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28 November 2011

How personal do I get when first meeting a client?


Mahie Abey

I was struck last week at what a traumatic experience the whole process of divorce can be. I know that sounds a bit silly given that I am a divorce lawyer - but sometimes it is very easy to forget. It was brought home to me by initial meetings I had with two new clients. In neither of the cases were the facts themselves exceptional. There were no extremes of behaviour by either party, though definitely examples of distressing and selfish actions (but that is very often the case in divorces anyway).

What was so striking was that both clients (both women), neither of whom I had met before, were within minutes of the meeting starting to tell me things about their long marriages that they may never have told anyone else before.

What I tried to do was imagine how that whole experience must have been like for them. I started with the physical surroundings - the room where I see clients is very pleasant, with water on hand and a ready supply of tissues and tea and coffee. But it is still clearly an office. I’m not sure what I can do about that.

I then thought about what their feelings about me must have been. I always try to put clients at their ease, and start any meeting with basic factual questions (names, addresses, children, relevant dates etc) to help clients relax . I have started my initial meeting like that for years, partly because I need the basic factual information and also because I think it does help clients.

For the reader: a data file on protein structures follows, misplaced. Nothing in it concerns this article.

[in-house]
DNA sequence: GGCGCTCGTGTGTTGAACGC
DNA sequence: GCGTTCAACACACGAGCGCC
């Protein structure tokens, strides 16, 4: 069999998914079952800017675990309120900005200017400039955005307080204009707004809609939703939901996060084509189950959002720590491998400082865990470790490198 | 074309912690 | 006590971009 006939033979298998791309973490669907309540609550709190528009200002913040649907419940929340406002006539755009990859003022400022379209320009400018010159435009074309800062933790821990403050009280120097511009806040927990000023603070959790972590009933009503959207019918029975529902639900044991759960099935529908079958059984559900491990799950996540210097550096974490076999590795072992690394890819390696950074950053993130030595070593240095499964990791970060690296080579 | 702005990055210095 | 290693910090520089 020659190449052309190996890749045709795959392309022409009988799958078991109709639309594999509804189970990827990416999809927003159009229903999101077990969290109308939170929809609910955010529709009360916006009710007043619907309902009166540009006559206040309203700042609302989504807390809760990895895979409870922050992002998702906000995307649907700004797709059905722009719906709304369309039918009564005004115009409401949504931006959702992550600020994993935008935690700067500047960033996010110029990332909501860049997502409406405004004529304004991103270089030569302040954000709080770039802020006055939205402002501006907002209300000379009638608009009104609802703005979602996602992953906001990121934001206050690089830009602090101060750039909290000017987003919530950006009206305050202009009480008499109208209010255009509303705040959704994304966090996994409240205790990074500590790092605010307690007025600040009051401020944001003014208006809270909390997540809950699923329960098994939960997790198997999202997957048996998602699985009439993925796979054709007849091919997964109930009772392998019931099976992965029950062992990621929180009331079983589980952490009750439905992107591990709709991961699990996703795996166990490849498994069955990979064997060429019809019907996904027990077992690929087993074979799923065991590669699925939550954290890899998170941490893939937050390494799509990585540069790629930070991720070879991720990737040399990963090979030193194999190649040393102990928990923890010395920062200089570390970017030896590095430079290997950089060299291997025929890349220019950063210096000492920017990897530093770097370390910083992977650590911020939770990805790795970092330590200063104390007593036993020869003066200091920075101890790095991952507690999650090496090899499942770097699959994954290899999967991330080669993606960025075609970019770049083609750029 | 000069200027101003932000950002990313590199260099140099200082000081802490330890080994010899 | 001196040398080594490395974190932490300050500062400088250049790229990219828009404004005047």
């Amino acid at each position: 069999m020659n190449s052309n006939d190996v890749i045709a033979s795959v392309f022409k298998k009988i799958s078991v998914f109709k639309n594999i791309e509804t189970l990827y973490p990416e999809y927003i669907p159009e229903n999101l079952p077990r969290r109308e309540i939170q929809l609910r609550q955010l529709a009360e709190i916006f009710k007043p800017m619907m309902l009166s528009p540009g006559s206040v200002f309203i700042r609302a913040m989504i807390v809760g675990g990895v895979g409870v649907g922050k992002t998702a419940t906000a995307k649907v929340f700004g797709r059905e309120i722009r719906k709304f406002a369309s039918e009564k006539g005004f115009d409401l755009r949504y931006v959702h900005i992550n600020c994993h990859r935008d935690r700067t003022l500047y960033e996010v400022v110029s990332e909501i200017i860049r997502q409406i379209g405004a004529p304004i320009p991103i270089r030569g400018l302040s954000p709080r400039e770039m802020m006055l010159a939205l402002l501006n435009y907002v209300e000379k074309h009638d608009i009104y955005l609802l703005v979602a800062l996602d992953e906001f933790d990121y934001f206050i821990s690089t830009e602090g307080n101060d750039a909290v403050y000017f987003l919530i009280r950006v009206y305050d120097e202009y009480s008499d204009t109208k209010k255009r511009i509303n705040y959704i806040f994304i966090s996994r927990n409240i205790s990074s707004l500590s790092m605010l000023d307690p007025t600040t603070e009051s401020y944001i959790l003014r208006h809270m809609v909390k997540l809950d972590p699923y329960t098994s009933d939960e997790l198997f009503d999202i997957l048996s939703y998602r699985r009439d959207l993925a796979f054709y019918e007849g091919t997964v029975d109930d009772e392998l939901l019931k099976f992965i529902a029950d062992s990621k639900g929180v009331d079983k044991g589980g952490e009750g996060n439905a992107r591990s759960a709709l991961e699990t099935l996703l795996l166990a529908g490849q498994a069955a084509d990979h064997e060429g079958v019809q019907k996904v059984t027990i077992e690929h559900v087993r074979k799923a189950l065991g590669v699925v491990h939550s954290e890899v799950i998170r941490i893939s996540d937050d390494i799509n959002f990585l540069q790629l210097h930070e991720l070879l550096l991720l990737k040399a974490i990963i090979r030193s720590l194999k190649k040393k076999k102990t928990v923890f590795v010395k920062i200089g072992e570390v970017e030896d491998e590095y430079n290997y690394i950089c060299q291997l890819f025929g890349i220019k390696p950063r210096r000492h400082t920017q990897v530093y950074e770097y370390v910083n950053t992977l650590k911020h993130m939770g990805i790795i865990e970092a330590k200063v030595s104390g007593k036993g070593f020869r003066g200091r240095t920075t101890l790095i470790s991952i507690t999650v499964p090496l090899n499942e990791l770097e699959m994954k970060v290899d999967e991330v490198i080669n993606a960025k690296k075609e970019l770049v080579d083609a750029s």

Once I have done that initial information gathering I then ask clients what has gone wrong in their marriage. The reason this question comes so early is that it is essential that I understand what has happened and why. This of itself leads to questions which in any other context would be deemed wholly improper and personal. It is at this point that clients sometimes get very upset - understandably.

What I wonder is do I really need to put them through this process so early on in any meeting or indeed at the first meeting?  Am I just distressing them, which will then limit their ability to take in all that follows, including advice and information about divorce, children and money?

But not to ask these questions and try to find out what has gone on means that my understanding of what the client wants to achieve is only very sketchily formed. It could also seem uncaring and unprofessional.

At this point, I’m not sure there is any alternative to asking such personal questions. What I think I need to do is to speak to one of the fantastic counsellors I know and ask them what they think the best way to handle the situation is. I will report back when I have done